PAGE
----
Internet access is influenced by available telecommunication infrastructure and the affordability of Internet services . The high cost of providing services across the more widely dispersed rural population is one barrier to the development of infrastructure in rural areas . As a result, rural areas lag behind in the infrastructure required for optimal Internet use (such as broadband or other high-speed service), and rural residents have lower reported use of the Internet than urban residents . Since home availability of the Internet remains low in rural communities, and usage at work was also lower , rural residents were more likely than those in urban or suburban areas to use a source other than work or home for accessing the Internet .
Sociodemographic characteristics are also significantly associated with Internet use. African Americans and Hispanics were less likely than whites to report Internet access, and Hispanics were less likely than whites to report using the Internet for health-related issues . Other socioeconomic characteristics, such as higher educational levels, younger age, and greater household income, were found to be associated with any prior use of the Internet among surgery patients [7,13]. A Pew Internet surveys found that Internet users who were female, were older, had a higher education and income, were white, were not employed full time, were married, and had a child under 18 living at home were more likely to report using the Internet to search for health information .
The digital divide between urban and rural populations has important implications for the health of rural residents, particularly those who are limited in their ability to travel. These individuals, as well as rural populations, generally have reduced access to primary care, coupled with greater travel distances to care [16,17]. They could benefit from Internet access, as Internet availability could facilitate research into health conditions, as well as providing additional links to services. The purpose of this study, therefore, was to examine Internet use among people with limited ability to travel. We also examined disparities in Internet use by race/ethnicity and rural residence, particularly among those with medical conditions.
We analyzed a data set not generally used for health services research, the 2001 National Household Travel Survey (NHTS) of the US Department of Transportation. The 2001 NHTS, a multistage telephone interview, obtained information from a nationally representative sample of households from March 2001 through May 2002. Eligible participants were civilian, noninstitutionalized persons who considered themselves primary residents of the households sampled. In addition to examining travel and ability to travel, the 2001 NHTS asked respondents about their Internet use.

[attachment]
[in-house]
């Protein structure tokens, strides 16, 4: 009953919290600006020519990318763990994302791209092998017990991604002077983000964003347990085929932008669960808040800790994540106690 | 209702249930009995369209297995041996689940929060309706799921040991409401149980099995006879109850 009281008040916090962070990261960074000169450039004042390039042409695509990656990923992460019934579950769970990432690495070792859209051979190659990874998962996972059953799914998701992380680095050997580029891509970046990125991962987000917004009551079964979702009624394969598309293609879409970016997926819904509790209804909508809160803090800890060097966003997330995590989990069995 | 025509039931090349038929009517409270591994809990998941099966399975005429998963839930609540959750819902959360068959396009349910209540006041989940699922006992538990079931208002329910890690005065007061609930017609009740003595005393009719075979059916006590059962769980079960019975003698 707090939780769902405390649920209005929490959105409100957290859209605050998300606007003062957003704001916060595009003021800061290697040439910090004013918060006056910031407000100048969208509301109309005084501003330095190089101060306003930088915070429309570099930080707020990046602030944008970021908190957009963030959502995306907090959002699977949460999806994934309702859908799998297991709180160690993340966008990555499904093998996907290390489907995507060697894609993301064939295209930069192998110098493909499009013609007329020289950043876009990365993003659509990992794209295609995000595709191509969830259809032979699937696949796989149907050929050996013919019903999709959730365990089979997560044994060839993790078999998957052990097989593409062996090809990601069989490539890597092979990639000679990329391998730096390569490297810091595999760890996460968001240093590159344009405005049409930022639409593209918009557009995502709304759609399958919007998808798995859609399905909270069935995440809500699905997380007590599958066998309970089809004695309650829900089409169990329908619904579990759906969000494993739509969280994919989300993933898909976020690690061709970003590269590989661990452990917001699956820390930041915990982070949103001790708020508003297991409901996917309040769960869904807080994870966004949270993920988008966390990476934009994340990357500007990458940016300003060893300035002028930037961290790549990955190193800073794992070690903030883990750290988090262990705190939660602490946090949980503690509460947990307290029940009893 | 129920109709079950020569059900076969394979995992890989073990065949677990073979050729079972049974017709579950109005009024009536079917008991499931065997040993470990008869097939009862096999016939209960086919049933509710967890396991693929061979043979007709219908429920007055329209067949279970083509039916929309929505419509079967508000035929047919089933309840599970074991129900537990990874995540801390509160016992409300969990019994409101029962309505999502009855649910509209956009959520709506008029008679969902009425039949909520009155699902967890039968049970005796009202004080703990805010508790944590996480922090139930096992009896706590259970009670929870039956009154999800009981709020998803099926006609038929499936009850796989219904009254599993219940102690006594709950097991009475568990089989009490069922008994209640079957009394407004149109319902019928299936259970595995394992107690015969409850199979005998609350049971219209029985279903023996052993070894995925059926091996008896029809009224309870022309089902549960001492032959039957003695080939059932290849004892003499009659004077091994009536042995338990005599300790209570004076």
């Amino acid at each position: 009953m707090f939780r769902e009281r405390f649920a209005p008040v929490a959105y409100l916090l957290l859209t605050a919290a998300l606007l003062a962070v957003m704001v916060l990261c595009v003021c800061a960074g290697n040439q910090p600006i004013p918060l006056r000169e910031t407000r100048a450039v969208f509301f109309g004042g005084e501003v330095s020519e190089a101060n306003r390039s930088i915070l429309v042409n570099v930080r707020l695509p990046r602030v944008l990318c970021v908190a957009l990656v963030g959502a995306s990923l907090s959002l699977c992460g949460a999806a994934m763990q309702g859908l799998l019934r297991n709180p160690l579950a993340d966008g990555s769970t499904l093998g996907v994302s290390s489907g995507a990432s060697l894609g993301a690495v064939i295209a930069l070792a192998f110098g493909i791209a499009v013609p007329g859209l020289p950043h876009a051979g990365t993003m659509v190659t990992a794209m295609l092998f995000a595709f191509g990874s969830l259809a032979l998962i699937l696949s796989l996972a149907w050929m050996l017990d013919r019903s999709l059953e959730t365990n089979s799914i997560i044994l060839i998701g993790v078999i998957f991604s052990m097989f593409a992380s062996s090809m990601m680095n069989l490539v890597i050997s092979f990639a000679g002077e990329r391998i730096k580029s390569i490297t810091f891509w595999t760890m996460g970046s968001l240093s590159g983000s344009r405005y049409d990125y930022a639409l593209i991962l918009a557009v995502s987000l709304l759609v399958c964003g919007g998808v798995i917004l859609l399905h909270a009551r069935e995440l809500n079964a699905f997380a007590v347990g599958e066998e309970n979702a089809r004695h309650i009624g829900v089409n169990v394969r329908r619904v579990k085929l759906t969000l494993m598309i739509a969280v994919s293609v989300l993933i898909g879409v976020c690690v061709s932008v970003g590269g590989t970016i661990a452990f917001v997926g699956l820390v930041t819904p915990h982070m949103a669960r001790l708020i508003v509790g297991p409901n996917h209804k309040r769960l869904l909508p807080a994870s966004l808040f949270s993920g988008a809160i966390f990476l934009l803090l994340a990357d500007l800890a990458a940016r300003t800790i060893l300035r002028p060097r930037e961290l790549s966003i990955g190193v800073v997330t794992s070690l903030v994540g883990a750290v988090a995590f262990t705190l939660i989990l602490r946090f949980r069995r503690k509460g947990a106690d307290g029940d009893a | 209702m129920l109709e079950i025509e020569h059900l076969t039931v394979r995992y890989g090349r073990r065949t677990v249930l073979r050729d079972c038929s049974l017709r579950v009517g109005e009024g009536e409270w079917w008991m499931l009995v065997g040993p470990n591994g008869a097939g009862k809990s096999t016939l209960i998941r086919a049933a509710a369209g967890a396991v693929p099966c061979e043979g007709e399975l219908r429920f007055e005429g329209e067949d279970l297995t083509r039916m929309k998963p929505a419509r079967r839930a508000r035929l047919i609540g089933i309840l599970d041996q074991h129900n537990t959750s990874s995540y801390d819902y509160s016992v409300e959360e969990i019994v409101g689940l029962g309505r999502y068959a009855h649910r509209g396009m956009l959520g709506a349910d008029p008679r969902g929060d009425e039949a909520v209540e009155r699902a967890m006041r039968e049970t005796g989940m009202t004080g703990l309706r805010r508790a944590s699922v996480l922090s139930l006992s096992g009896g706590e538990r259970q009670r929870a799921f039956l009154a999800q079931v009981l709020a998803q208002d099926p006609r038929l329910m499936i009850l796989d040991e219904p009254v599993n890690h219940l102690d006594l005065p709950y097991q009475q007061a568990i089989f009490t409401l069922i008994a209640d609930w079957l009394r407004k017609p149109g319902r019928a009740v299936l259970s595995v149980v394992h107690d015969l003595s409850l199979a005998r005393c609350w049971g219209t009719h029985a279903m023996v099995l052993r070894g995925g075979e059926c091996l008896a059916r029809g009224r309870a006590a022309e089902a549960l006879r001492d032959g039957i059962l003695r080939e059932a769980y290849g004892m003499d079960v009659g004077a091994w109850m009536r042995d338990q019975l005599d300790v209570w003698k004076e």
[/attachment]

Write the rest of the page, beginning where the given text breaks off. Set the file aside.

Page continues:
The overall response rate for the NHTS was 41% . Survey responses were weighted to account for underresponse among specific populations. After merging the person and household data sets in the 2001 NHTS, we identified 44,507 respondents living in 25,616 households, which represent a weighted population of 200,257,143.
Definition of Variables
We defined three dependent variables: whether a respondent had accessed the Internet in the past 6 months (yes/no), frequency of use in the last 6 months among persons who reported use, and location of use among persons who reported use. Frequency of Internet use was measured dichotomously: frequent use included “almost every day” or “several times a week,” while infrequent use included “once a week” or “once a month”. Location of use was characterized by the NHTS as “home only,” “work only,” “other only,” “home and work,” “home and other,” “work and other,” and “home, work, and other.” In multivariate analysis, we compared “home only” to all other categories.
We sought to examine three aspects of a potential digital divide: presence or absence of a medical condition limiting travel (hereafter, “medical condition”), residence, and race/ethnicity. Medical condition was coded as “yes” if the respondent indicated that he or she had a medical condition with any of the following characteristics: limits driving to daytime, limits use of public transportation, results in asking for rides, requires giving up driving, requires special transport, and results in less travel. Otherwise, the medical condition variable was coded as “no.” No finer distinctions, such as categories of physical or mental disease, were made available by the survey instrument.